7.       Kuhnle, R. A., Jia, Y., & Alonso, C. V., “Measured and simulated flow near a submerged spur dike” Journal of Hydraulic Engineering, 134 (7), 2008, 916–924.

8.       McCoy, A., Constantinescu, S. G., & Weber, L., “Exchange processes in a channel with two vertical emerged obstructions” Flow Turbul. Combust, 77, 2006, 97–126.

9.       McCoy, A., Constantinescu, S. G., & Weber, L., “A numerical investigation of the dynamics of coherent structures and mass exchange processes in a channel flow with two lateral submerged groynes” Water Resour. Res., 43, 2007, (43)5.

10.    McCoy, A., Constantinescu, G. & Weber, L. J., “Numerical investigation of flow hydrodynamics in a channel with a series of groynes” Journal of Hydraulic Engineering, 134(Feb.), 2008, 157–172.

11.    Melville, B. W. “Pier and Abutment Scour: Integrated Approach” Journal of Hydraulic Engineering, 123(2), 1997, 125-136.

12.    Pagliara, S., & Kurdistani, S. M. “Flume experiments on scour downstream of wood stream restoration structures” Geomorphology, 279, 2017, 141-149.

13.    Reynolds, C. S. “Potomoplankton: Paradigms, paradoxes, prognoses. Algae and aquatic environment” Biopress, Bristol, U.K., 1988, 285–311.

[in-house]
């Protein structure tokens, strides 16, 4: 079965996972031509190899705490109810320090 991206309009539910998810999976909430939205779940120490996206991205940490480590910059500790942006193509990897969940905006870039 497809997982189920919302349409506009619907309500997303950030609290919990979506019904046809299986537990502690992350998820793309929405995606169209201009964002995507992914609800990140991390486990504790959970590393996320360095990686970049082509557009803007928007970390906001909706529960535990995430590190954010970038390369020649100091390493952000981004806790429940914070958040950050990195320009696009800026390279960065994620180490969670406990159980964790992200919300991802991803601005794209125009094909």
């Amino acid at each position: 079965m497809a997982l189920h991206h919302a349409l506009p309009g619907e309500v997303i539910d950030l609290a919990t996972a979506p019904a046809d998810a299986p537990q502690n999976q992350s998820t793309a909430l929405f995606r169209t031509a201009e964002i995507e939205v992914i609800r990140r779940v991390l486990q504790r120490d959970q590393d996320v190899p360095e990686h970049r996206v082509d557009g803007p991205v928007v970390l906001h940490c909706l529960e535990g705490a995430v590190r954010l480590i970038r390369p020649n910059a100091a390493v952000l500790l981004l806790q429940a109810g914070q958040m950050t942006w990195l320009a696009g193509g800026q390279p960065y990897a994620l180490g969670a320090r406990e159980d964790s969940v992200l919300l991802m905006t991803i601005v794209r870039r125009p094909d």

14.    Shi, F., Svendsen, I.A., Kirby, J.T. & McKee Smith, J. “A curvilinear version of a quasi 3D near shore circulation model” Coastal Engineering, 49(1–2), 2003, 99–124.
15.    Shields, F.D. “Fate of Lower Mississippi River habitats associated with river training dikes. Journal of Aquatic Conservation” Marine and Freshwater Conservation, 5(2), 1995, 97-108.
16.    Shields, F. D., Cooper, C. M., and Knight, S. S. 1995. Experiments in stream restoration. Journal of Hydraulic Engineering, 121, 494–502.

17.    Tingsanchali, T. & Maheswaran, S. “2-D depth-averaged flow computation near groyne” ASCE, Journal of Hydraulic Engineering, 116, 1990, 71-86.

18.    Tominaga, A., Ijima, K. & Nakano, Y. “Flow structures around submerged spur dikes with various relative height,” Proc. of 29th IAHR Congress, Beijing, China, Theme D, Hydraulic Structures, 2001, 421-427.

19.    Uijttewaal, W., & Van Schijndel, S. A. H. “The complex flow in groyne fields: Numerical modeling compared with experiments” Proc., River Flow 2004, Naples, Italy, 1331–3838.

20.    Wind, H.G., Vreugdenhil, C.B. “Rip-current generation near structures’ Journal of Fluid Mechanics 171, 1986, 459–476.

21.    Yossef, M. F. M. “The effects of groynes on rivers (literature review),” Delft Cluster Report No. DC1-334-4, Delft University, the Netherlands, 2002, 57-63.


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6.